February 1, 2019 Interview – Max Lockwood
Music should come from a very personal place: that place, your heart. Growing up a fan of music and lover of literature, Michigan’s Max Lockwood would ultimately take on a music career of his own. Forming bands such as Big Dudee Roo, he would take on working as a solo artist, as well, and is now set to release his new self-titled album on Friday, February 1st. Anxious for everyone to hear the new material, Lockwood recently sat down to chat about his inspiration as an artist, growing as a person, plus more.
Cryptic Rock – You have been involved in music most of your life: studying it in school and thus making a career out of it. First, briefly tell us, what inspired you to become a songwriter?
Max Lockwood – From a very young age I was an avid reader and always enjoyed writing poetry and listening to music. So, once I started learning guitar and getting my hands around a few chords, it just seemed to be a natural progression into writing songs for me.
Cryptic Rock – It is great that you followed that dream. You have your band, Big Dudee Roo, but you also have embarked on solo material, as well. How would you compare working in a band format opposed to as a solo artist?
Max Lockwood – When working collaboratively with a band there’s a camaraderie that can happen that is really special and invigorating in the creative process. In working on this record as a solo artist, over the course of two years I didn’t have that, but I did have a more deeply personal and introspective experience that was at least as rewarding as it was challenging.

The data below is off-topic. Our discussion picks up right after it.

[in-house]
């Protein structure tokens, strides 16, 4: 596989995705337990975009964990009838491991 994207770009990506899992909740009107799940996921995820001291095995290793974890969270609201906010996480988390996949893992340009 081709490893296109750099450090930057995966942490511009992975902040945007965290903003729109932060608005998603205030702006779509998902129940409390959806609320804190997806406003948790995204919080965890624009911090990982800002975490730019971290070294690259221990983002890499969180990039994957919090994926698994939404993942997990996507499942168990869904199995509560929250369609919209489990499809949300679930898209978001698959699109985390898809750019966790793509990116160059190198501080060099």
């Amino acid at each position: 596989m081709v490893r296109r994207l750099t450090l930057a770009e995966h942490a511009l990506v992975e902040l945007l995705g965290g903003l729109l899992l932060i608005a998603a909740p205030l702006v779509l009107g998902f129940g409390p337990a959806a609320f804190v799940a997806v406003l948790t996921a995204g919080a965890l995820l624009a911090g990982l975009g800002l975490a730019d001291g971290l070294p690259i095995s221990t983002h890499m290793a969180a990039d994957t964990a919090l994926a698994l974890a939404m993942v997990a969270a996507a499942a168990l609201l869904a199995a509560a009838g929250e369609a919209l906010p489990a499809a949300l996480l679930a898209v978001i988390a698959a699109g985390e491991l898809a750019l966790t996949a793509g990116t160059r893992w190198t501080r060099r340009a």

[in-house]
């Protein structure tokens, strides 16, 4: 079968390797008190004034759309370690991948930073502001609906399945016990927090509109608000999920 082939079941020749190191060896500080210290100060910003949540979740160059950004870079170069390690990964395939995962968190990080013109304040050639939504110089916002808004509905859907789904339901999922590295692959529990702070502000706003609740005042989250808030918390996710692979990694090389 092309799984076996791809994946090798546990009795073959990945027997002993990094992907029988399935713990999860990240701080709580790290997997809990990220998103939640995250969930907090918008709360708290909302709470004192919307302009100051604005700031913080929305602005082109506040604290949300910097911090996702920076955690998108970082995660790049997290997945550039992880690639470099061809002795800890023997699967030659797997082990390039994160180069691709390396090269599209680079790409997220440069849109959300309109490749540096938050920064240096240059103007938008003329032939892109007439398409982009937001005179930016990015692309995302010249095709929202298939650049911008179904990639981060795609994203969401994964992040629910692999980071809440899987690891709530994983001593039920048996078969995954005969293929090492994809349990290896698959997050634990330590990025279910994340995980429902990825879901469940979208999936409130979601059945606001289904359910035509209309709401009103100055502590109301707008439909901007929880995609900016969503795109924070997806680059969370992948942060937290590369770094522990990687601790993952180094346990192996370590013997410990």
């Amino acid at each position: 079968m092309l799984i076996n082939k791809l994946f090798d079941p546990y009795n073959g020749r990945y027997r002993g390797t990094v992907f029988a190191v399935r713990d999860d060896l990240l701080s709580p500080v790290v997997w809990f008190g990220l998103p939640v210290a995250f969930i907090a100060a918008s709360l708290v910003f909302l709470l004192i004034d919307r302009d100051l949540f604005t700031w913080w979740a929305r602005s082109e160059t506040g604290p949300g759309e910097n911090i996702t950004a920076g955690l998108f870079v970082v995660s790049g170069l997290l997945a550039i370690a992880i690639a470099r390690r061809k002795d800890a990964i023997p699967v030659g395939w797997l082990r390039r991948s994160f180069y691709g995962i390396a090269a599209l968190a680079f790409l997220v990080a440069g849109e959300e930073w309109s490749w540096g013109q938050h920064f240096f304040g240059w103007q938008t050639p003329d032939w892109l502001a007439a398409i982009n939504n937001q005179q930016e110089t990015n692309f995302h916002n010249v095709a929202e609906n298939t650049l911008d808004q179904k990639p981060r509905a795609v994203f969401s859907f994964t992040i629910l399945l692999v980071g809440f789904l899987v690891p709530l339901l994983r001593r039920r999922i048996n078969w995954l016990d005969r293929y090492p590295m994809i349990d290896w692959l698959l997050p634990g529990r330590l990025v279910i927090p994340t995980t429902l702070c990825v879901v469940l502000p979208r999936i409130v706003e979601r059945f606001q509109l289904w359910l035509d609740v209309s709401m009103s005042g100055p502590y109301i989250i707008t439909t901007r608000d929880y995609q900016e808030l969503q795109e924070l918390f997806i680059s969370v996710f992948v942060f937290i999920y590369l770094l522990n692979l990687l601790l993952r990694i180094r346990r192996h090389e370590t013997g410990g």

Cryptic Rock – Very interesting. As a solo artist you have released material including 2014’s Outrider. Now you are set to release a brand-new solo album simply entitled Max Lockwood. What was the writing and recording process like for this album?
Max Lockwood – These songs were written over the course of about a year, and once I had enough material that I felt excited about I started to pick and choose which songs I wanted to put on the record. All of the recording and mixing was done by Joe Hettinga at Third Coast Recording Company in Grand Haven, MI, which has been a wonderful place to work. After tracking drums with Julian Allen, I layered most of the guitars, bass, and keys myself, and then brought in some more very talented friends to add additional layers of backing vocals and lead instruments as needed.
Cryptic Rock – It sounds like it was a relatively smooth process. The album has a very organic sound with beautiful, subtle instrumentation and vocals. Did you go into the record with an idea of how you wanted it to sound?
Max Lockwood – Thank you! Yes, to some degree I had a sound in mind in an intuitive sense that I was shooting for, and then mostly just used that as a background guidepost as we went along.
Cryptic Rock – As you alluded to, you worked with a list of other talented musicians for the record. What was it like writing with this group of players?